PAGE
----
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Comment: Re:Tit for tat (Score 2) 197

by boombox (#36861266) Attached to: Today's Lighter TVs Mean Much Less E-Waste

Exactly, but a lot of older measurement equipment is repairable. I cant imagine a person with very little electronics engineering knowledge repairing current electronics. SMT components everywhere and no tools available at a hobby shop to service them (hot air soldering station, precision tweezers). Having schematics at the inside would like in the old television sets would be a great help (plus board layouts), but this is never going to happen.

But most of the modern equipment that fails, it is usually the power supply that breaks. Either bad capacitors with too high ESR or fried switching transistors.

You use a 547? How do you deal with the HV transformer rot that happens to a lot of post 1960 500 series oscilloscope? I have the single timebase variant of the 547, the 544 that I use for measurements that are too dangerous for my digital or analog scope, but I cant use it longer then two hours before the HV stops working and the screen goes.

Surplus russian tunnel diodes? Where do you get these?

Comment: Re:NeoCad + DIY FPGA (Score 1) 108

by boombox (#35838074) Attached to: Cheaper, More Powerful Alternative To FPGAs

I have been thinking about the same thing as of lately. Creating an open source FPGA with full tools: Synthesis, Place and Route, low level FPGA editor and more.

I was thinking as a start to make something similar to the old Spartan-1 type fpga in a newer process. The marked targeted would be in between the CPLD and the smallish fpga's. (100 luts to 1000 luts)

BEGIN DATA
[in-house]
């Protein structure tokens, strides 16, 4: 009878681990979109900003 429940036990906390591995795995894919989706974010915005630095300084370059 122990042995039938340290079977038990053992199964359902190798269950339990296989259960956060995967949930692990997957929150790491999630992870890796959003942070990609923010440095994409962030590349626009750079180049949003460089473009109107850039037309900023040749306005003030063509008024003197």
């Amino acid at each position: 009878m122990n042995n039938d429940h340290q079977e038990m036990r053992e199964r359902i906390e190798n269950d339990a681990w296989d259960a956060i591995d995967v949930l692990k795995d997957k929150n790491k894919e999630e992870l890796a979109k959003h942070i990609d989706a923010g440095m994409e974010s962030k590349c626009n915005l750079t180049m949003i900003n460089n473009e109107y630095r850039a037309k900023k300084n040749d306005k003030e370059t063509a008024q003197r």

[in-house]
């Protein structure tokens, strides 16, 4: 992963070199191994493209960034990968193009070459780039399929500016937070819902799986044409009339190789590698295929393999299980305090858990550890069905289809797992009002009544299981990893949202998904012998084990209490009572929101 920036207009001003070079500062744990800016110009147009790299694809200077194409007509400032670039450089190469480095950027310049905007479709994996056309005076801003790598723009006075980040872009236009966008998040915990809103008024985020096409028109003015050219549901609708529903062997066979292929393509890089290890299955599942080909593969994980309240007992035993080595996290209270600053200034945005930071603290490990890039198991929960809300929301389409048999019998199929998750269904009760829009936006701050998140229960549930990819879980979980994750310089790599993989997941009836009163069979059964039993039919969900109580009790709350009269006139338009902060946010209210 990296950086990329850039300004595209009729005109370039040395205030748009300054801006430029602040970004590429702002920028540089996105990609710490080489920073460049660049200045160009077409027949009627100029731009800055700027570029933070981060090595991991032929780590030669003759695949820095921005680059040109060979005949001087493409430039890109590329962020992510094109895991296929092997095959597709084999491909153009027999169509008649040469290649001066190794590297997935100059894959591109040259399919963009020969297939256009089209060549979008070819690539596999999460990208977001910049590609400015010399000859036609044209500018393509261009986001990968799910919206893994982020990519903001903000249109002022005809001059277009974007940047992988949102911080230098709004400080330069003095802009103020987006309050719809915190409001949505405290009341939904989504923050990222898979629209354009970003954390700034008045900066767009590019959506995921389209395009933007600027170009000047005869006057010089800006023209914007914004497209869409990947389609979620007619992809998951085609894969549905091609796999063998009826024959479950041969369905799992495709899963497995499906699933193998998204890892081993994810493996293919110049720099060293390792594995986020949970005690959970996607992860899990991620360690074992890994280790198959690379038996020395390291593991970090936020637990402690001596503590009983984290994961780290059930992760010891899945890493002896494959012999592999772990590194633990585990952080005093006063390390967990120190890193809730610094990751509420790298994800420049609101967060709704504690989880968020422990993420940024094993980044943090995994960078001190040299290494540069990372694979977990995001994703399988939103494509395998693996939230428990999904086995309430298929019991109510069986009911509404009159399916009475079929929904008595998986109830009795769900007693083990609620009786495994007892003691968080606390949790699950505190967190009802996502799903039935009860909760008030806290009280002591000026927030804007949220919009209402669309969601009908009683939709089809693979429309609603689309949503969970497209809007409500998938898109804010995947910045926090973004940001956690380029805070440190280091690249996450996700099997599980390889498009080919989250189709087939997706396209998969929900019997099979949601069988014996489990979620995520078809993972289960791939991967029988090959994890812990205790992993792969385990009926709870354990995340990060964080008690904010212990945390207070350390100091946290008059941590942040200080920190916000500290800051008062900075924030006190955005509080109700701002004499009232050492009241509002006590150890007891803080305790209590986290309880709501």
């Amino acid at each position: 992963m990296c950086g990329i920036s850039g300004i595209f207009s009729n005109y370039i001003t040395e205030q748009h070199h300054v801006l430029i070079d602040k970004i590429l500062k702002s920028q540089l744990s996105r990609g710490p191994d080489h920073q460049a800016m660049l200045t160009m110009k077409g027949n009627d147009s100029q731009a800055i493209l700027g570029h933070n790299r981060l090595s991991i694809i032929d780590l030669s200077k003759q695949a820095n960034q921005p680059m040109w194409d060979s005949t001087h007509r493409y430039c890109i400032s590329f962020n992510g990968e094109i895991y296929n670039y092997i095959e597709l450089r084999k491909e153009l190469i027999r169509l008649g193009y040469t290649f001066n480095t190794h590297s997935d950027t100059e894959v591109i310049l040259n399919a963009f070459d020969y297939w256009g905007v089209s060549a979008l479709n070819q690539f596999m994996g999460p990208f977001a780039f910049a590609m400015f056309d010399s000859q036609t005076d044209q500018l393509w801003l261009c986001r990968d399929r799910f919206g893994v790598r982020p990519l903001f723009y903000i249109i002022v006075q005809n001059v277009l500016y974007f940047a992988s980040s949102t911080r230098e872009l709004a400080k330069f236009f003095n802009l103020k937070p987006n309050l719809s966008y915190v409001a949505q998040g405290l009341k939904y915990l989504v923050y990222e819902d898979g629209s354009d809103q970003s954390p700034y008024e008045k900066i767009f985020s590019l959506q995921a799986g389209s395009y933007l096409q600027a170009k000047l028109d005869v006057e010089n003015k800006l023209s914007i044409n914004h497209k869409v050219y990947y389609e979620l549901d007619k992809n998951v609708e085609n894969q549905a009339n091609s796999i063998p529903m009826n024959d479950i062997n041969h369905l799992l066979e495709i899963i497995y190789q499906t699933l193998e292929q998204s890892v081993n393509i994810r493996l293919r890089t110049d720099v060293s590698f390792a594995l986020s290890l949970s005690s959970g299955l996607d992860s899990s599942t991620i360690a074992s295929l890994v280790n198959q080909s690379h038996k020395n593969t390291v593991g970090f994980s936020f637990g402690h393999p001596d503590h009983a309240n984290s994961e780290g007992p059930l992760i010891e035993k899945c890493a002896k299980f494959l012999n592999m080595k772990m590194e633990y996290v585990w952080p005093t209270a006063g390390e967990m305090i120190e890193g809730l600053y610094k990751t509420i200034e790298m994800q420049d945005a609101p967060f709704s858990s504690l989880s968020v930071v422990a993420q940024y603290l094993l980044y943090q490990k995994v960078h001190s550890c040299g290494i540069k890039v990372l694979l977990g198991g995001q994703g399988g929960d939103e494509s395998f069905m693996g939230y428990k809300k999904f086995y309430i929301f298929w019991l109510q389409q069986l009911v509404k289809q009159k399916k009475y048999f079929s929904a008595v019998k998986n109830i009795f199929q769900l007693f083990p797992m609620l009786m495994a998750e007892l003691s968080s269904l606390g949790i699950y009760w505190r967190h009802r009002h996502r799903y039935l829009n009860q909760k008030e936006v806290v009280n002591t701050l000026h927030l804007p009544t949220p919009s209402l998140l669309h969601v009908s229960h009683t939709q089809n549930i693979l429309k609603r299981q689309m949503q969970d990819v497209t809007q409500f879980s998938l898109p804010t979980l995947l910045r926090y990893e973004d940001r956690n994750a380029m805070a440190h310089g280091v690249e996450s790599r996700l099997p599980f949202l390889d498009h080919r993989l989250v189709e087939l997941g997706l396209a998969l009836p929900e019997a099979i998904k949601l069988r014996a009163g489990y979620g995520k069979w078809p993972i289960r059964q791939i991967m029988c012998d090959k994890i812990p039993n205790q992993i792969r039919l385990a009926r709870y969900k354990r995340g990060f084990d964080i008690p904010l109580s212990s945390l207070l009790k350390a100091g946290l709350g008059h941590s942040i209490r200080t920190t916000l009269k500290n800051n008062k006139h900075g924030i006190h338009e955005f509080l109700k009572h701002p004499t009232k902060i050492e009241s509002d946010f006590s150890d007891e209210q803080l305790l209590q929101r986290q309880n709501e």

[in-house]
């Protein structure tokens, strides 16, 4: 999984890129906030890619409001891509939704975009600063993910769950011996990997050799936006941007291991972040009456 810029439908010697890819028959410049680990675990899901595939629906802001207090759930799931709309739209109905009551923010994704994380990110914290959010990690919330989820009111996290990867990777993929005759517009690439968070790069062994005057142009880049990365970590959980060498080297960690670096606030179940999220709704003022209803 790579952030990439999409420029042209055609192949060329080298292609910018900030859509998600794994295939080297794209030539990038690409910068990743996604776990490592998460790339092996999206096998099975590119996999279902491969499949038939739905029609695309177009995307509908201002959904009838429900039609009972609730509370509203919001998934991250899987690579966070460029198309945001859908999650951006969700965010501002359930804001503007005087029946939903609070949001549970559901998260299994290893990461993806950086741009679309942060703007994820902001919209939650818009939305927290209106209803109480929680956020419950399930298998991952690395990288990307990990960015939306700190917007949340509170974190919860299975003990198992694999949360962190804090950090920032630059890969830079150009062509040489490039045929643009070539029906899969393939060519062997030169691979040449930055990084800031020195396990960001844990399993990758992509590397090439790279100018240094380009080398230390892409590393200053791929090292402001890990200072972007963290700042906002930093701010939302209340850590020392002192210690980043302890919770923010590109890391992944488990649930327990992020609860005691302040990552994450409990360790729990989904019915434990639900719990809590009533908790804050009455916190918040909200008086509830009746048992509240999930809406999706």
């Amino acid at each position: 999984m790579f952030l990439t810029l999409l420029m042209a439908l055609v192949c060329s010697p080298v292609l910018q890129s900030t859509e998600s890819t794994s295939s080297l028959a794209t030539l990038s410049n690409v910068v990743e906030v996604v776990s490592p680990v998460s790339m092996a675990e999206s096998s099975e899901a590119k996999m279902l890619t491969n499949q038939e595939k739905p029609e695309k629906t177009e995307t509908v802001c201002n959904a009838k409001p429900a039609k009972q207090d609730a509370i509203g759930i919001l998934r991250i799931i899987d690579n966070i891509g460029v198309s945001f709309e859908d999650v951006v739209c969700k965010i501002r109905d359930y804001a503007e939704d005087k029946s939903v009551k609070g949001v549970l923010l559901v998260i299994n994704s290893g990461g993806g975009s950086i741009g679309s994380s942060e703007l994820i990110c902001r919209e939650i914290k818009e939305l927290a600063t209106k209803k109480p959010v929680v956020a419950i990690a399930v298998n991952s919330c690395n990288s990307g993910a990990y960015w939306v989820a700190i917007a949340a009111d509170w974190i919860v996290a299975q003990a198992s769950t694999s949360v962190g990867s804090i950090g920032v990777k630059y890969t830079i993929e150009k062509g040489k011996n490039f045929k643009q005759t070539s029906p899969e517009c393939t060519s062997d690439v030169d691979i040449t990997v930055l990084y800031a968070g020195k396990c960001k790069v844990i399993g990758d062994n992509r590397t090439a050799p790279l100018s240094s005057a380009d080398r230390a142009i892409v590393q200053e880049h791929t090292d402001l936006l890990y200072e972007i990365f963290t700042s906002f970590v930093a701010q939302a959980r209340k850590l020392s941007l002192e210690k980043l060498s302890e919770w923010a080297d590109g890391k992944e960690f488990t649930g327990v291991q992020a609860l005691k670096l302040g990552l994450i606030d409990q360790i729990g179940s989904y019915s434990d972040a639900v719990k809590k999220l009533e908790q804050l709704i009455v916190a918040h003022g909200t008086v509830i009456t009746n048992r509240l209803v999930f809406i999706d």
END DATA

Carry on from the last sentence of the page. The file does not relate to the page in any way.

The reason for this is that CPLD's are simple to integrate on board (no non volatile storage, only one supply voltage) but for small fpga's you already need a seperate configuration device, 3 voltage outputs more stringent decoupling. CPLD's only have maximum of 256 3-lut capacity before they are not cost effective anymore.

What I am missing is a small simple FPGA that does not have all the features of the more modern devices but with a spartan-1 level device you can still build some pretty impressive stuff. The device has 4 global clocks, 4 input luts that are configurable as 1x16 SRAM (you could opt for 6 input lut's these days). No multipliers, ram blocks, clock managers. This would be more targeted as a microcontroller replacement if made sufficiently low power and made running with a wide voltage range. I would still opt for an external flash storage device to reduce the FPGA price and complexity but using a standard serial flash chip.

Reverse engineering FPGA's seems like a time consuming and error prone job to do and you would always be a few generations behind. Not really an option.

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